The polls are being held close to the annual monsoon season which generally begins in mid-November and brings in massive rain and flooding. This raises the concern over how many people will actually come out and vote. Parts of Malaysia have already been affected by flooding this year. Beyond the timing of the GE and the changed voting age, the profiles of the contesting leaders also remain interesting. Voters will have to choose largely between three broad coalitions -- Barisan Nasional (BN), which is dominated by the UNMO but includes parties for ethnic Chinese and ethnic Indians, the multiracial PH under former deputy PM Anwar Ibrahim and the Perikatan Nasional (PN) which includes Parti Islam Se-Malaysia (PAS), Malaysia’s Islamic Party. The states of Sabah and Sarawak have their own parties as well, like Gabungan Parti Sarawak (GPS), which had previously backed the BN.
Anwar Ibrahim has been named the PH coalition’s prime ministerial candidate. In 2018, Mahathir Muhammad was to hand over power to Anwar, after the two joined together in the PH coalition and won the elections. However, repeated delays in the handing over of power led to divisions within the ruling bloc eventually leading to its downfall in 2020. Anwar also was seen as Mahathir’s successor in the 1990s before he was fired in the wake of the Asian financial crisis, after which he spent six years in prison on charges of abuse of power and sodomy. He was released from prison in 2018 after Malaysia’s king, Sultan Muhammad V granted him a pardon post PH’s electoral victory.
Two-time former PM Mahathir Muhammad also submitted his nomination papers at his constituency; 97-year-old Mahathir had stated in October that he would defend his seat in the GE, but had not confirmed whether he would be the Prime Minister the third time if his political alliance wins. Mahathir warned that a win by UMNO could see imprisoned ex-PM Najib Razak pardoned and let off the hook. UMNO’s president is Ahmad Zahid Hamidi, who has been on trial over corruption related to a family charitable foundation. Najib currently remains jailed for convictions in a series of cases on 1MDB. PM Ismail Sabri Yaakob, registered to defend his seat in central Pahang state. PM Yakoob dissolved the parliament on October 10, nine months ahead of schedule at the behest of UMNO leaders, who encouraged by several state victories believe that the party has an upper hand over fragmented opposition. UMNO was an important part of the coalition that helmed the BN party in power till before it was dissolved.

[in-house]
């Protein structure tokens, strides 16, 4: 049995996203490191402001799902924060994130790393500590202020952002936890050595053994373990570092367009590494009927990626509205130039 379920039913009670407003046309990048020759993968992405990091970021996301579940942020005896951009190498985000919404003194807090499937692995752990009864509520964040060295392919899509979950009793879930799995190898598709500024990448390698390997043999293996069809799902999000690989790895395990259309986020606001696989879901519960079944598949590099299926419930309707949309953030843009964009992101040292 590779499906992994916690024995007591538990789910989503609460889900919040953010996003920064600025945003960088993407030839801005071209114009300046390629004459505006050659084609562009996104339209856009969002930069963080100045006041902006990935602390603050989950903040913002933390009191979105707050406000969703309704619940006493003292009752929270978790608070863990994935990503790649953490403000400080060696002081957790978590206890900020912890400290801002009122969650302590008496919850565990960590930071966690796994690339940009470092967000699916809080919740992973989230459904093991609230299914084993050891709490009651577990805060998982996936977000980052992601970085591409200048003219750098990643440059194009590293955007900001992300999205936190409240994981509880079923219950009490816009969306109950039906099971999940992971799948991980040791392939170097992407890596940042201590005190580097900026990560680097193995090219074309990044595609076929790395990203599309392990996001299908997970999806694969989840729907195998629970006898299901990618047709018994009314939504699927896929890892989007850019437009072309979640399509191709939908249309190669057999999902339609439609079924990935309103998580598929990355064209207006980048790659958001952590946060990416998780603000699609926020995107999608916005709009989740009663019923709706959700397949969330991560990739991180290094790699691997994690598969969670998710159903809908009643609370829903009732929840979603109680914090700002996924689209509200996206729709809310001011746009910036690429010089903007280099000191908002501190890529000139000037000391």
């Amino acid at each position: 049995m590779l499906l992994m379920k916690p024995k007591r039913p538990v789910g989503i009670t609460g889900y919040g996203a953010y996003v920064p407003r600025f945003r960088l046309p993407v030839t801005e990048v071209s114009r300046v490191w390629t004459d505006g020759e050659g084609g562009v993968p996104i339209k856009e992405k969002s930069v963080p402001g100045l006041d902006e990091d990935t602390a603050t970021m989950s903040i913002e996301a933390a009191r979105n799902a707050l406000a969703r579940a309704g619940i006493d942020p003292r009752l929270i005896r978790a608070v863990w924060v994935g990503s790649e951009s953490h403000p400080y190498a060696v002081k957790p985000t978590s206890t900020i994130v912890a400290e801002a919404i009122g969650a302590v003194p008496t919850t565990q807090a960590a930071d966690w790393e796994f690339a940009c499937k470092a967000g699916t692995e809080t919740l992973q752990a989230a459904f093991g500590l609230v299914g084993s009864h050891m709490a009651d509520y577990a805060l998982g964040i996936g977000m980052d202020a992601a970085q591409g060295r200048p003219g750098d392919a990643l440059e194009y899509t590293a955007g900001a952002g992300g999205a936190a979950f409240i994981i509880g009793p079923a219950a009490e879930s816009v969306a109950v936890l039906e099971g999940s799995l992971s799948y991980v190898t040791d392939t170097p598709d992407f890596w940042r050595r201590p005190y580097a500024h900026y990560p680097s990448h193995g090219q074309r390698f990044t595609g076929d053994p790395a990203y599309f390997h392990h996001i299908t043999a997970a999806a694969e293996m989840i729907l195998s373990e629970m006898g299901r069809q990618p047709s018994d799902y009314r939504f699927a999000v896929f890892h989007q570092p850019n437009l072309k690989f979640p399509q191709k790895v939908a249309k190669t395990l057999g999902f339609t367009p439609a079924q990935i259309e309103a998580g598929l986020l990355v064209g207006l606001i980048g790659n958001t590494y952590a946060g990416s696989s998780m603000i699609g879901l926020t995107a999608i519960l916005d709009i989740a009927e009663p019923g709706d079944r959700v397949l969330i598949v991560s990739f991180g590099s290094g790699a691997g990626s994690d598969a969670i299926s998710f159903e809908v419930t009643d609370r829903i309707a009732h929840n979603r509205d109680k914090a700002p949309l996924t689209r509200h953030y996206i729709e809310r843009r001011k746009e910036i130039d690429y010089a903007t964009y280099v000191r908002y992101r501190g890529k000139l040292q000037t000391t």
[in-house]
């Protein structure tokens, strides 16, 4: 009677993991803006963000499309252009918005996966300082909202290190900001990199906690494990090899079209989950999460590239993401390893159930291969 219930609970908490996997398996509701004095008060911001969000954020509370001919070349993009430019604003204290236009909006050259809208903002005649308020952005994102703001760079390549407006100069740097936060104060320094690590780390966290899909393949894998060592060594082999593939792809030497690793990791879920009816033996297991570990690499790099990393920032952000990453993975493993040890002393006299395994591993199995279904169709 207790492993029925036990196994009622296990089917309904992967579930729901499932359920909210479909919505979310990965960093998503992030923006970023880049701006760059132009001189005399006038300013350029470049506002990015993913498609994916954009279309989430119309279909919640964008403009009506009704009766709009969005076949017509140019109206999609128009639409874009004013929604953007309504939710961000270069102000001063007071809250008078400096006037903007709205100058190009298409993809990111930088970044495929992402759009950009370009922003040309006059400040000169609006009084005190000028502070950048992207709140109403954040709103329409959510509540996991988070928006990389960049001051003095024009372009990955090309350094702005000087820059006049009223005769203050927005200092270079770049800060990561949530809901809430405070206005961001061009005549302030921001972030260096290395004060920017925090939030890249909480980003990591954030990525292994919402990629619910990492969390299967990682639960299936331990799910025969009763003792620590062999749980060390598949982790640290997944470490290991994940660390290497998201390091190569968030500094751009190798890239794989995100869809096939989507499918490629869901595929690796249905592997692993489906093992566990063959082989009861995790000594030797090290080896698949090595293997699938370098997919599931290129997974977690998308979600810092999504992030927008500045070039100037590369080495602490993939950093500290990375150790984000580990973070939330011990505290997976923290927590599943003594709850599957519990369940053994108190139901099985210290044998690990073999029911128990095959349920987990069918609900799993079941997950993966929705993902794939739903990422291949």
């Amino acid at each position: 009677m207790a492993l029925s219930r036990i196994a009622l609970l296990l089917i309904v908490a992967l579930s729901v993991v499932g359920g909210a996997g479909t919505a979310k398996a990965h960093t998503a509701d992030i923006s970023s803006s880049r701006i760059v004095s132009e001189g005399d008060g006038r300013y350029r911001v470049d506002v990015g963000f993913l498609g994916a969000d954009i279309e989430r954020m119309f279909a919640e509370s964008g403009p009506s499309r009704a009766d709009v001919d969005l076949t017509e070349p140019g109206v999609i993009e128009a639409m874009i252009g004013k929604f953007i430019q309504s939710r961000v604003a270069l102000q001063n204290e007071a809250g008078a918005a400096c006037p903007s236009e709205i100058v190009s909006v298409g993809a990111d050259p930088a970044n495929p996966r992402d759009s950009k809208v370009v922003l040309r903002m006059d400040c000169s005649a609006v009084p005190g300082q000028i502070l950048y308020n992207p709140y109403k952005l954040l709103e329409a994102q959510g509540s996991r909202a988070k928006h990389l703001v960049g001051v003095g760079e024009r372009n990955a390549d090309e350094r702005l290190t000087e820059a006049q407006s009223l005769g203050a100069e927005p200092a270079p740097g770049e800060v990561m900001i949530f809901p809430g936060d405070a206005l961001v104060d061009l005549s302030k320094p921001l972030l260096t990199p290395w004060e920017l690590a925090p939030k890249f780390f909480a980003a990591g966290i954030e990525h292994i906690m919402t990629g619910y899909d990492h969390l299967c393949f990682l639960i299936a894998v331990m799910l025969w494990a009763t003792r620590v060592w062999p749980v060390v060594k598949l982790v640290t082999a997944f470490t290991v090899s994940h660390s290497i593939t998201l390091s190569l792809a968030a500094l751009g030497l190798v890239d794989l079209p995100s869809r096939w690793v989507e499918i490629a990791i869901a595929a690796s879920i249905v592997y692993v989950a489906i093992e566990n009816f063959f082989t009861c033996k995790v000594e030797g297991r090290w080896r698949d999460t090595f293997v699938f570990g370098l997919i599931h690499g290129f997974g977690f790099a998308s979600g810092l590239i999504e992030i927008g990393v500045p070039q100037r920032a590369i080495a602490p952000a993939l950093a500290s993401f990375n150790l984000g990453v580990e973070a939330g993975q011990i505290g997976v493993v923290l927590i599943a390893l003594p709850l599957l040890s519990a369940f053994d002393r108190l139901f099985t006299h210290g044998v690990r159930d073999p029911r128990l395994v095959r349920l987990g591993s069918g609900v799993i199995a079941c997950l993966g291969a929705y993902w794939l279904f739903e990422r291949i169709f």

Another interesting facet about the 15th GE is the cost of holding the elections, which as stated by the election commission of the country, will be double that of the last general election. Commission chairman Abdul Ghani Salleh stated that the 2018 polls cost RM500 million, while this election needs an allocation of RM1.01 billion, which is about $ 302 million.
Adding to the conundrum caused by defections, dissolutions, and corruption in Malaysia is the issue of external influence. US-based watchdog, Freedom House, in its Beijing Global Media Influence 2022 report stated that the Malaysian government, journalists and civil societies should watch out for a shift to Beijing friendly coverage from UMNO aligned news outlets. The report adds that UMNO and by extension the BN have been pro-China since the emergence of the 1MDB scandal in 2015.
Malaysians have been tired of corruption, scandals, slowing rates of economic growth, inflation the declining value of the ringgit and political instability. Whether the 15th GE brings respite to the ordinary Malaysian is still unclear. The political jostling and posturing, while significant for domestic politics also has ramifications for international relations, as the globe continues to witness a Cold War 2.0 between China and the western world led by the US. Irrespective of how the 15th GE pans out, it remains an important event to watch out for, as we see a closer enmeshing of domestic and international politics, with the concept of democracy continuing to evolve further.